That only increased with the war in Lebanon, Sabra and Shatila, Reagan’s rejected peace plan, etc. But there was one exception: Reagan. He made sure to treat Begin with a legitimacy that was lacking in everyone else’s approach to him. By the end of Reagan’s first term, Begin grew accustomed to being treated with respect by Reagan and being given the benefit of the doubt.

Had Carter still been in office, any one of those challenges might have seriously derailed the relationship at a time (the first Lebanon war) when Israel’s international isolation seemed assured. Reagan may have offered tough love, but it was love nonetheless. And the U.S.-Israel special relationship never looked back. For all the Reagan-Begin disagreements, the U.S.-Israel relationship came out stronger than it was when their respective terms in office began. That’s a tougher standard to meet, which is why the current president’s defenders resort to hyperbole and cherry-picked history that obscure the full picture.

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The Conservative Temperament

Is there such a thing as a conservative disposition?

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Is there such a thing as a conservative disposition?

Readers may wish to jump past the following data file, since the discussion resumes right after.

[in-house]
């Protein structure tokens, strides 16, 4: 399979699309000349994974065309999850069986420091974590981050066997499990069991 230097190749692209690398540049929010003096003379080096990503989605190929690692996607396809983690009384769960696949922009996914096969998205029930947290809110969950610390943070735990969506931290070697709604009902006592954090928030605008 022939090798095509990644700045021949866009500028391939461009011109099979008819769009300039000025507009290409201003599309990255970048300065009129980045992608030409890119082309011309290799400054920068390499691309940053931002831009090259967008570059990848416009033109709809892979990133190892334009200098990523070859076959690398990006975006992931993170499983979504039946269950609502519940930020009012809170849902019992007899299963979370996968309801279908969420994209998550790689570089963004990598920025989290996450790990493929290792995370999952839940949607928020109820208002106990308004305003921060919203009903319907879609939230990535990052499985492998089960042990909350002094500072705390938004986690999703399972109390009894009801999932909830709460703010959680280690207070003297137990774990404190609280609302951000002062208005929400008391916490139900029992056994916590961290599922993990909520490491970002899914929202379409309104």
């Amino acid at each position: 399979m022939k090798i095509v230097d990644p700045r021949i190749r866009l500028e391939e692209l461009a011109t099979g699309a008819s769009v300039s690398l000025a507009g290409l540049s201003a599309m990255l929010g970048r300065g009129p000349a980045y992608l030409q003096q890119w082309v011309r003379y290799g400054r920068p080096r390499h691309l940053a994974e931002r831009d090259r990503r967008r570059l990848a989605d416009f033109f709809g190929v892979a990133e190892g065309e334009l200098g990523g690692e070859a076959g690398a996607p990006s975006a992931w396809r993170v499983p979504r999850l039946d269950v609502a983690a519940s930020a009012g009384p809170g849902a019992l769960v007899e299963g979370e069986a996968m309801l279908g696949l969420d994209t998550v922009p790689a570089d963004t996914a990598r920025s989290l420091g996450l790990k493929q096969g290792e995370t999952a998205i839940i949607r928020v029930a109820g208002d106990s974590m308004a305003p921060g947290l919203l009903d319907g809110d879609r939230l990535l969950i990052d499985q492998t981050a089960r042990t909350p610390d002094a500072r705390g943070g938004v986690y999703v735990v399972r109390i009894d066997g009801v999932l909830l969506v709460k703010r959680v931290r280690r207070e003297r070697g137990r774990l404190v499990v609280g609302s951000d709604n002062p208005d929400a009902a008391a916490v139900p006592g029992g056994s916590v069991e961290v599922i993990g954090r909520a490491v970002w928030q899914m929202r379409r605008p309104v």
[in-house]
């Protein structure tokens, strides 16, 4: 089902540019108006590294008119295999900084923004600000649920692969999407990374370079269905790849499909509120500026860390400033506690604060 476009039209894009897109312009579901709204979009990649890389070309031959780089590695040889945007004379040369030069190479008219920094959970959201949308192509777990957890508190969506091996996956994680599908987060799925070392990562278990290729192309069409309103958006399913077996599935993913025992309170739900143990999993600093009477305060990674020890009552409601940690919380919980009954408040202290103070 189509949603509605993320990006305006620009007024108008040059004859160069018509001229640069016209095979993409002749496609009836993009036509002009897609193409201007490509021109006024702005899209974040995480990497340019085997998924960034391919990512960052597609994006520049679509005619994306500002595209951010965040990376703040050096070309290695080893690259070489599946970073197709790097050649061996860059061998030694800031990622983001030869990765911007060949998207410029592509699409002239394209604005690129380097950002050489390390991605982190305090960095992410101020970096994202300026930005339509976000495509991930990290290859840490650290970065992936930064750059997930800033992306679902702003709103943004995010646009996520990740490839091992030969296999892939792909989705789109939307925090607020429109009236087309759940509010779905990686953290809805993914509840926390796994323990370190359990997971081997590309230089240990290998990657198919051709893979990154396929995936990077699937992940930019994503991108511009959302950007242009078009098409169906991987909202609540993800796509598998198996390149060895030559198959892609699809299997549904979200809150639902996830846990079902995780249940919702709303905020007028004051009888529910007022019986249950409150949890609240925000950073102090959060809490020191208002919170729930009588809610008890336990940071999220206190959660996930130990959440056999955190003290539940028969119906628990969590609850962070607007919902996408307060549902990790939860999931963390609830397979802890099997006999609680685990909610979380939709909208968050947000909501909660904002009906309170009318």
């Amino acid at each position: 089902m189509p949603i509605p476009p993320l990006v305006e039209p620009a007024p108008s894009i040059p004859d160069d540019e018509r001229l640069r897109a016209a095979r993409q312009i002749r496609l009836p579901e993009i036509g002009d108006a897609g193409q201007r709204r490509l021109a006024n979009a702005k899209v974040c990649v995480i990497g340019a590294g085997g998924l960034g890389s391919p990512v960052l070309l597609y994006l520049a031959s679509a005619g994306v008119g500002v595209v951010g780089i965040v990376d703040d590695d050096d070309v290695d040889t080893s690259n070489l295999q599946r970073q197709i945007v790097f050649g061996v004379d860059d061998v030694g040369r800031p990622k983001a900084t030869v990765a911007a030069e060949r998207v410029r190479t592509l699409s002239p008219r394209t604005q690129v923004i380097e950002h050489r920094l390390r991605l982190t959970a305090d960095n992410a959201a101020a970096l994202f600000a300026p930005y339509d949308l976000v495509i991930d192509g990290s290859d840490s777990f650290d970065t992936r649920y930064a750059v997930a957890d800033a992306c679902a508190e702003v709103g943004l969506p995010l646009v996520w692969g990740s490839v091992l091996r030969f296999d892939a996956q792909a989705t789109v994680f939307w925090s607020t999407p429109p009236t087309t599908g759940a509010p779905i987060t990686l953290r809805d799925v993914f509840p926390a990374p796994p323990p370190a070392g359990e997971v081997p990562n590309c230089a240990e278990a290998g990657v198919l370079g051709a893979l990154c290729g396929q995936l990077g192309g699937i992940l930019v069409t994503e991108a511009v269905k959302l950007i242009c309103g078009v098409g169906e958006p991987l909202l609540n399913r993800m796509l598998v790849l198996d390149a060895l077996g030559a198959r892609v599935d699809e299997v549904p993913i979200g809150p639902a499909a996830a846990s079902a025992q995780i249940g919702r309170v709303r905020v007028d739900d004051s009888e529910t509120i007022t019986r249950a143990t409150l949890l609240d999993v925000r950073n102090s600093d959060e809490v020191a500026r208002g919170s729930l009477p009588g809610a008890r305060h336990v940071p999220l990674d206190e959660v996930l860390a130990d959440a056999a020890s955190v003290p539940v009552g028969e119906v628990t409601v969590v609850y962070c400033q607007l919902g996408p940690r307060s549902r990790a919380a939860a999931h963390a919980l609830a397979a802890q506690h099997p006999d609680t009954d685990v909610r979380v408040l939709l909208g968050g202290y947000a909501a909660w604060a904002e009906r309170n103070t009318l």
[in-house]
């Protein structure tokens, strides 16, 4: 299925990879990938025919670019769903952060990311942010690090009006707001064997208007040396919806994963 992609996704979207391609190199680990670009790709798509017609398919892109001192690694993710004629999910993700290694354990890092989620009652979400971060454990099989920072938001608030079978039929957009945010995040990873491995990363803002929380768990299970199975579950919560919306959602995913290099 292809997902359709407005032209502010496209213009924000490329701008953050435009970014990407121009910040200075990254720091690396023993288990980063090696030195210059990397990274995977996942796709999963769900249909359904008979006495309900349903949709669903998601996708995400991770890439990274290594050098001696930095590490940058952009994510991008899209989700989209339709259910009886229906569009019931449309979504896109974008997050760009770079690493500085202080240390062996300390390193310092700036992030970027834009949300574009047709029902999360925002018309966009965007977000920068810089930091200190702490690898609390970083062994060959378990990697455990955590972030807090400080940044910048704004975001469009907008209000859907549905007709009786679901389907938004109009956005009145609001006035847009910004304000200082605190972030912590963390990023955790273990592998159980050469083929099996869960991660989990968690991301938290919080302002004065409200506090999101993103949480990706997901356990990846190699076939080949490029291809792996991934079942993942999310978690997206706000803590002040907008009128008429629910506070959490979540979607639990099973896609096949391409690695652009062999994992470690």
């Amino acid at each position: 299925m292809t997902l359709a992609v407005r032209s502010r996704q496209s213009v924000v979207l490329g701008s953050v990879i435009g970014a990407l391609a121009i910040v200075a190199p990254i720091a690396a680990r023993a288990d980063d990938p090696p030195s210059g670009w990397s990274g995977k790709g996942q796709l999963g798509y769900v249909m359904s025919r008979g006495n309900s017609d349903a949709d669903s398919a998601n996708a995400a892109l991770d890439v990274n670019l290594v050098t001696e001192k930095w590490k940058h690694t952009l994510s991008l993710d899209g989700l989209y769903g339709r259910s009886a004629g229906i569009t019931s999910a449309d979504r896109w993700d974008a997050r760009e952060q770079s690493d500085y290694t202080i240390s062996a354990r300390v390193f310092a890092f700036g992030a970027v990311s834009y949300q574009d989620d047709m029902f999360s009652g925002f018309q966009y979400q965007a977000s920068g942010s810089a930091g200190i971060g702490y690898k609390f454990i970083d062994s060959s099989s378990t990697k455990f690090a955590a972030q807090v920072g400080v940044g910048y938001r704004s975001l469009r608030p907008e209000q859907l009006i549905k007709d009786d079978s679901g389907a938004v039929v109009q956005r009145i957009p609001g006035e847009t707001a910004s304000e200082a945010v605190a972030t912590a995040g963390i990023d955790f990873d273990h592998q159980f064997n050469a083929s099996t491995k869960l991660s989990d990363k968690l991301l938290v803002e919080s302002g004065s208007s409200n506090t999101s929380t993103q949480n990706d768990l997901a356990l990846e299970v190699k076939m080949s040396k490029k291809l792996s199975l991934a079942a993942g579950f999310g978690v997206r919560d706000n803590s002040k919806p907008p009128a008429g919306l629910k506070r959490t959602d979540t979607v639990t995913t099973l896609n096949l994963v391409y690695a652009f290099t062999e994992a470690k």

For some on the right the answer is not really. They (rightly) view the purpose of conservatism as a means to limit government in order to further liberty. But they tend to think of conservatism almost strictly in terms of issues: the size of the modern welfare state, taxes, regulations, immigration, welfare, education, and so forth.

For others on the right, conservatism does have a dispositional element. This group includes people who can be fairly characterized, I think, as confrontational and opposed to compromise, rhetorically aggressive, impatient, and often angry (for justifiable reasons, they would insist). These individuals are suspicious of those in their ranks they consider to be unprincipled (“RINOs”). Populist in outlook, they disdain the “establishment” and the “ruling class,” whom they view as cowardly and compromised. Their operating assumption is that we’re witnessing the downfall of America; some even argue we’re moving toward tyranny. This of course shapes their cast of mind and rhetoric. The type of individuals I’m describing, when they listen to Barry Goldwater’s line in his 1964 convention speech “Extremism in defense of liberty is no vice,” are likely to cheer.

There are others of us who believe in a conservative temperament, but it’s very much different than the one I just described. This dispositional bent is beautifully articulated in an essay in National Affairs titled, appropriately, “The Conservative Disposition in Politics.” Written by Philip Wallach and Justus Myers, the essay explores the conservative intellectual tradition, which they identify with figures like Burke, Hume, Madison, Hamilton, Oakeshott, Hayek, de Tocqueville, and Nisbet.